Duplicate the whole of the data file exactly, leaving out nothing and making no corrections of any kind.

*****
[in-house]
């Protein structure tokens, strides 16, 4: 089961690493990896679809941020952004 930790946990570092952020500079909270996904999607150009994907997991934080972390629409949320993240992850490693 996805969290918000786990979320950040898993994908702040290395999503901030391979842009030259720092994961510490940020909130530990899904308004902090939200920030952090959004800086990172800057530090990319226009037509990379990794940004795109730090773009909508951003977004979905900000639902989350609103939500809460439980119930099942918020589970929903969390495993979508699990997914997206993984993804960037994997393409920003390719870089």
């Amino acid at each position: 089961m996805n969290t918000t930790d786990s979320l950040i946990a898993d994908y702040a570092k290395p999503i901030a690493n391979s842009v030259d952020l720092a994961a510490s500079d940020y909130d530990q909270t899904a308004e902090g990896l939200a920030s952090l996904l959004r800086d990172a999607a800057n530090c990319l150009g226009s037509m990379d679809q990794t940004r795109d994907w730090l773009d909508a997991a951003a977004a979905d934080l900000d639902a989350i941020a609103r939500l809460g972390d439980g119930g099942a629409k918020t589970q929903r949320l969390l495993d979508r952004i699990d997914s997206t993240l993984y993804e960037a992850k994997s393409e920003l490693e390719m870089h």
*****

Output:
[in-house]
């Protein structure tokens, strides 16, 4: 089961690493990896679809941020952004 930790946990570092952020500079909270996904999607150009994907997991934080972390629409949320993240992850490693 996805969290918000786990979320950040898993994908702040290395999503901030391979842009030259720092994961510490940020909130530990899904308004902090939200920030952090959004800086990172800057530090990319226009037509990379990794940004795109730090773009909508951003977004979905900000639902989350609103939500809460439980119930099942918020589970929903969390495993979508699990997914997206993984993804960037994997393409920003390719870089």
């Amino acid at each position: 089961m996805n969290t918000t930790d786990s979320l950040i946990a898993d994908y702040a570092k290395p999503i901030a690493n391979s842009v030259d952020l720092a994961a510490s500079d940020y909130d530990q909270t899904a308004e902090g990896l939200a920030s952090l996904l959004r800086d990172a999607a800057n530090c990319l150009g226009s037509m990379d679809q990794t940004r795109d994907w730090l773009d909508a997991a951003a977004a979905d934080l900000d639902a989350i941020a609103r939500l809460g972390d439980g119930g099942a629409k918020t589970q929903r949320l969390l495993d979508r952004i699990d997914s997206t993240l993984y993804e960037a992850k994997s393409e920003l490693e390719m870089h």